If you are pregnant, you can prevent anemia by taking prenatal vitamins. Your doctor will give you prenatal vitamins that include iron. Your doctor will also test your blood to see if you are anemic. If you are anemic, you will take a higher-dose iron pill.
Learning about iron deficiency anemia:
Mild iron deficiency anemia may not cause noticeable symptoms. If anemia is severe, symptoms may include:
Other signs may include:
Babies and small children with iron deficiency anemia may not grow as expected and may have delays in skills such as walking and talking. Children may be irritable and have a short attention span. These problems usually go away when the deficiency is treated. If it is not treated, mental and behavior problems may be permanent.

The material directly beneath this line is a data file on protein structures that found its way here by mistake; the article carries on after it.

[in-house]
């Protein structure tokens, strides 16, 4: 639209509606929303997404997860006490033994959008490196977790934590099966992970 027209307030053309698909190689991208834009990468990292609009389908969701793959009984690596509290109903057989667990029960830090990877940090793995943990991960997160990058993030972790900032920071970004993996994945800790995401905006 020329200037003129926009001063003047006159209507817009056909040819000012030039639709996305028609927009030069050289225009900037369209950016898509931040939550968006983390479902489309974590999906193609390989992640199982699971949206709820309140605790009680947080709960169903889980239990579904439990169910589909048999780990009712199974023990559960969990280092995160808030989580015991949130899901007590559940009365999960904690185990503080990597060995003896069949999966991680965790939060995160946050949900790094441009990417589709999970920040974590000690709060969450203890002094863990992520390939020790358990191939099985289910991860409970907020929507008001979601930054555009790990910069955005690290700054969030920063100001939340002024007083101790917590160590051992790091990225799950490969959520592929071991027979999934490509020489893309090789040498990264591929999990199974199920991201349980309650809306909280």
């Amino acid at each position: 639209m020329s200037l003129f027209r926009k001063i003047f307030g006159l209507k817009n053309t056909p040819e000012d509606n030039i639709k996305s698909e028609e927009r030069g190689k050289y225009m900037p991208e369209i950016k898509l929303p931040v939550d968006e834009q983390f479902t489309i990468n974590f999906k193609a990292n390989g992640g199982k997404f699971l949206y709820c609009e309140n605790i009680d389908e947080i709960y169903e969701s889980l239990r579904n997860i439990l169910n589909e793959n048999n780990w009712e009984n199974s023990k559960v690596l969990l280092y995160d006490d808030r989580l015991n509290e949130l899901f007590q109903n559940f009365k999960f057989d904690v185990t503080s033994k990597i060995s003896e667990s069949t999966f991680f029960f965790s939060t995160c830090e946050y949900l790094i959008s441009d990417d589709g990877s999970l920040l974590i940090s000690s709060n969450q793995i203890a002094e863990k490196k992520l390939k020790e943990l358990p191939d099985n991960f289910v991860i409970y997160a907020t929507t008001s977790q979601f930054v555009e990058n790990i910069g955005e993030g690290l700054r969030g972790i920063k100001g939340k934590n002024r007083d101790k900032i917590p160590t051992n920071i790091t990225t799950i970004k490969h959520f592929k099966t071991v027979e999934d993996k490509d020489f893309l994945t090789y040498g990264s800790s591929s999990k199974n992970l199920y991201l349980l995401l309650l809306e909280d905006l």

If your doctor suspects iron deficiency anemia, he or she will do a physical exam and ask about your symptoms and your medical history. Your doctor will want to know about:
Your doctor will recommend tests to check for low iron levels and anemia. Possible tests include:
If your doctor suspects that bleeding in your stomach or intestines is causing your anemia, you will have tests to determine the cause of the bleeding. These may include:
If blood tests don't find the problem, you may need a test called a bone marrow aspiration. Bone marrow aspiration removes a small amount of bone marrow fluid through a needle inserted into the bone. Because iron is stored in the bone marrow, this test can provide a good idea of how much iron is in the body. But bone marrow aspirations are not done very often.